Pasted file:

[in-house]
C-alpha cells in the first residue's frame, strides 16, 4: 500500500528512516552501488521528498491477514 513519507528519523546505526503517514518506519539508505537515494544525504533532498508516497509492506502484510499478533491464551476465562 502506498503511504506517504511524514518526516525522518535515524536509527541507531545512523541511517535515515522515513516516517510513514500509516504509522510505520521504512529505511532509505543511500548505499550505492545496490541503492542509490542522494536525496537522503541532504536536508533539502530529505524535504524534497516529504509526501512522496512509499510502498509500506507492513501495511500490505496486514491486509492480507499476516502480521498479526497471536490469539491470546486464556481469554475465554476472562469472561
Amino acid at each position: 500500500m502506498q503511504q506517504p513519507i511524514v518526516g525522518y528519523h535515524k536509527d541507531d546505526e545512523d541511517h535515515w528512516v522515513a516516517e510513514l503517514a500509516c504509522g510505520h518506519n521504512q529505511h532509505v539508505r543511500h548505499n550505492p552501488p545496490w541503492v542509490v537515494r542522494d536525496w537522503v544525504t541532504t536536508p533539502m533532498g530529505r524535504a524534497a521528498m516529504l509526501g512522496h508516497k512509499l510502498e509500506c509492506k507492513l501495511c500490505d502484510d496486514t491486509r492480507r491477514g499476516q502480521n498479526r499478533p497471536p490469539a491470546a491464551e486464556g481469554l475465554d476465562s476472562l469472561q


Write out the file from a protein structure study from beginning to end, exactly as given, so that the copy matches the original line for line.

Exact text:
[in-house]
C-alpha cells in the first residue's frame, strides 16, 4: 500500500528512516552501488521528498491477514 513519507528519523546505526503517514518506519539508505537515494544525504533532498508516497509492506502484510499478533491464551476465562 502506498503511504506517504511524514518526516525522518535515524536509527541507531545512523541511517535515515522515513516516517510513514500509516504509522510505520521504512529505511532509505543511500548505499550505492545496490541503492542509490542522494536525496537522503541532504536536508533539502530529505524535504524534497516529504509526501512522496512509499510502498509500506507492513501495511500490505496486514491486509492480507499476516502480521498479526497471536490469539491470546486464556481469554475465554476472562469472561
Amino acid at each position: 500500500m502506498q503511504q506517504p513519507i511524514v518526516g525522518y528519523h535515524k536509527d541507531d546505526e545512523d541511517h535515515w528512516v522515513a516516517e510513514l503517514a500509516c504509522g510505520h518506519n521504512q529505511h532509505v539508505r543511500h548505499n550505492p552501488p545496490w541503492v542509490v537515494r542522494d536525496w537522503v544525504t541532504t536536508p533539502m533532498g530529505r524535504a524534497a521528498m516529504l509526501g512522496h508516497k512509499l510502498e509500506c509492506k507492513l501495511c500490505d502484510d496486514t491486509r492480507r491477514g499476516q502480521n498479526r499478533p497471536p490469539a491470546a491464551e486464556g481469554l475465554d476465562s476472562l469472561q